To Your Health
September, 2018 (Vol. 12, Issue 09)
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A Better Heart = A Better Brain

By Editorial Staff

You can worry about your health when you're older, right? Not so fast. Research suggests maintaining a healthy heart when you're in your 20s can give you a healthy brain when you're in your 40s – good news for arguably the two most important organs in your body.

According to a study published in Neurology, people with better heart health scores at the start of the study (when subjects were in their early 20s) had higher brain volume (an indication of overall cognitive capacity) three decades later.

Scores were assessed at the beginning and end of the study based on subjects' adherence to the American Heart Association's "Life's Simple 7," a heart health protocol the emphasizes seven heart-healthy lifestyle factors: maintaining healthy blood pressure, controlling cholesterol, reducing blood sugar, staying active, eating better, losing weight, and stopping smoking. Participants were scored at the beginning of the study and 25 years later, and received initial and follow-up exams (every 2-5 years) to assess blood pressure, cholesterol, blood sugar, and general diet / exercise habits. Brain scans were utilized at the 25-year mark to assess brain volume.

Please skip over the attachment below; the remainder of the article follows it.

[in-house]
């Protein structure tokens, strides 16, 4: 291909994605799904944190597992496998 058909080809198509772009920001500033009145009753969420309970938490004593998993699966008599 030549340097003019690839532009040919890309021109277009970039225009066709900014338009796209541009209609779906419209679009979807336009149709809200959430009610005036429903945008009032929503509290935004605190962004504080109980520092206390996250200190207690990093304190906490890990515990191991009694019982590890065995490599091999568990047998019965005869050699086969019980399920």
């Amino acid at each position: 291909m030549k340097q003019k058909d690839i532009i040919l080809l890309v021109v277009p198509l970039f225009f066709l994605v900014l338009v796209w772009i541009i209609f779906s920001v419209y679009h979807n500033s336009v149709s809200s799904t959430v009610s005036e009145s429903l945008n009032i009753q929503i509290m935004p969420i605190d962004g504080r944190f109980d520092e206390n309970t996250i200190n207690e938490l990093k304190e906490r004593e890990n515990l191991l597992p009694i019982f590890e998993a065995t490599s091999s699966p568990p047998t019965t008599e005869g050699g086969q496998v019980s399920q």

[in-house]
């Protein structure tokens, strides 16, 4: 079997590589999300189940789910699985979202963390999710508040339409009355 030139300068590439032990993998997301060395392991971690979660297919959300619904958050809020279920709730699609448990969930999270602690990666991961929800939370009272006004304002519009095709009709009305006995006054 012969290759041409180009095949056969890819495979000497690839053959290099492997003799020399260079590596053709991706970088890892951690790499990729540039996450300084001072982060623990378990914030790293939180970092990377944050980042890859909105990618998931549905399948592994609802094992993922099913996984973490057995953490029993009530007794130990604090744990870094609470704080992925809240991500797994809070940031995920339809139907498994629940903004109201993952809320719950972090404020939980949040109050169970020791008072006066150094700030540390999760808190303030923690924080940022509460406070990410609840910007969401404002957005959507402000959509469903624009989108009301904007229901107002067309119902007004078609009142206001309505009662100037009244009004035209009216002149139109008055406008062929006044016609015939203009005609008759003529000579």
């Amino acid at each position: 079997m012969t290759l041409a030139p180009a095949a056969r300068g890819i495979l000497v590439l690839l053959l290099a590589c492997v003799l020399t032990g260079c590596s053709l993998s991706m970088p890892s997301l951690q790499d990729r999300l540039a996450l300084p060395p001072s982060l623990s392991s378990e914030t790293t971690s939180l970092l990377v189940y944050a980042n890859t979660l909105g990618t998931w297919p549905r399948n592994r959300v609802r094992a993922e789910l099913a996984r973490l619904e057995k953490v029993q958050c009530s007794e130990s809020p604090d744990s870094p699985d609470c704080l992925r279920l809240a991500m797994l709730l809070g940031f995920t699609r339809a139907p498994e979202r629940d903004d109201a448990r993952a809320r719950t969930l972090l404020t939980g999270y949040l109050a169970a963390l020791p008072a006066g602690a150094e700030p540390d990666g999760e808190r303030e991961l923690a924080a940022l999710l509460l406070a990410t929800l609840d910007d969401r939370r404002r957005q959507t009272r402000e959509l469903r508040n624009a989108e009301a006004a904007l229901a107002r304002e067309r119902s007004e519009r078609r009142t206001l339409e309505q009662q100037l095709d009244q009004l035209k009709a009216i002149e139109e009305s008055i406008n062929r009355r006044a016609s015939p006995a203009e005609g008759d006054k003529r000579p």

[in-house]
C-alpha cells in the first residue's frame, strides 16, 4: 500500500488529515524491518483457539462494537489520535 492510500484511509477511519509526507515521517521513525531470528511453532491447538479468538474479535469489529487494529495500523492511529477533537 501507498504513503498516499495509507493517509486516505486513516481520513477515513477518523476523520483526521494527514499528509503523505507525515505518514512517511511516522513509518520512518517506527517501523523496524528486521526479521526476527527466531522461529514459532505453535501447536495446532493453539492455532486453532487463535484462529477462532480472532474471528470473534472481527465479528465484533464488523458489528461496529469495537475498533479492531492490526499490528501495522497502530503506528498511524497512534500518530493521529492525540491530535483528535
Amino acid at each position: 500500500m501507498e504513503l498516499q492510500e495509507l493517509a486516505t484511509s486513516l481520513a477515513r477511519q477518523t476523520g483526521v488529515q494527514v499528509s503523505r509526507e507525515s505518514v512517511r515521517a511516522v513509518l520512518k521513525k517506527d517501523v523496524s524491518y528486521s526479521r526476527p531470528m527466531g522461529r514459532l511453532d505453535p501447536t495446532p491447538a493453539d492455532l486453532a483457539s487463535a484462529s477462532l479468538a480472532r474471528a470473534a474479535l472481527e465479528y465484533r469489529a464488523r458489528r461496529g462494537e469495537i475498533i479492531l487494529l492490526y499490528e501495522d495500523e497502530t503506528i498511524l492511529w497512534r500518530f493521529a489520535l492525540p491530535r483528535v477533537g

So, how can you keep your heart healthy at any age? Check out these five simple suggestions courtesy of the Centers for Disease Control and Prevention (CDC):

  1. Control blood pressure
  2. Eat healthy foods and limit alcohol
  3. Avoid type 2 diabetes
  4. Don't smoke
  5. Stay active'

And here are suggestions from the Mayo Clinic to help optimize brain function:

  1. Physical exercise
  2. Food and nutrition
  3. Control health risks
  4. Sleep and relaxation
  5. Mental fitness
  6. Social interaction

Talk to your doctor to learn more about heart health, brain health and how to keep both optimized for a lifetime.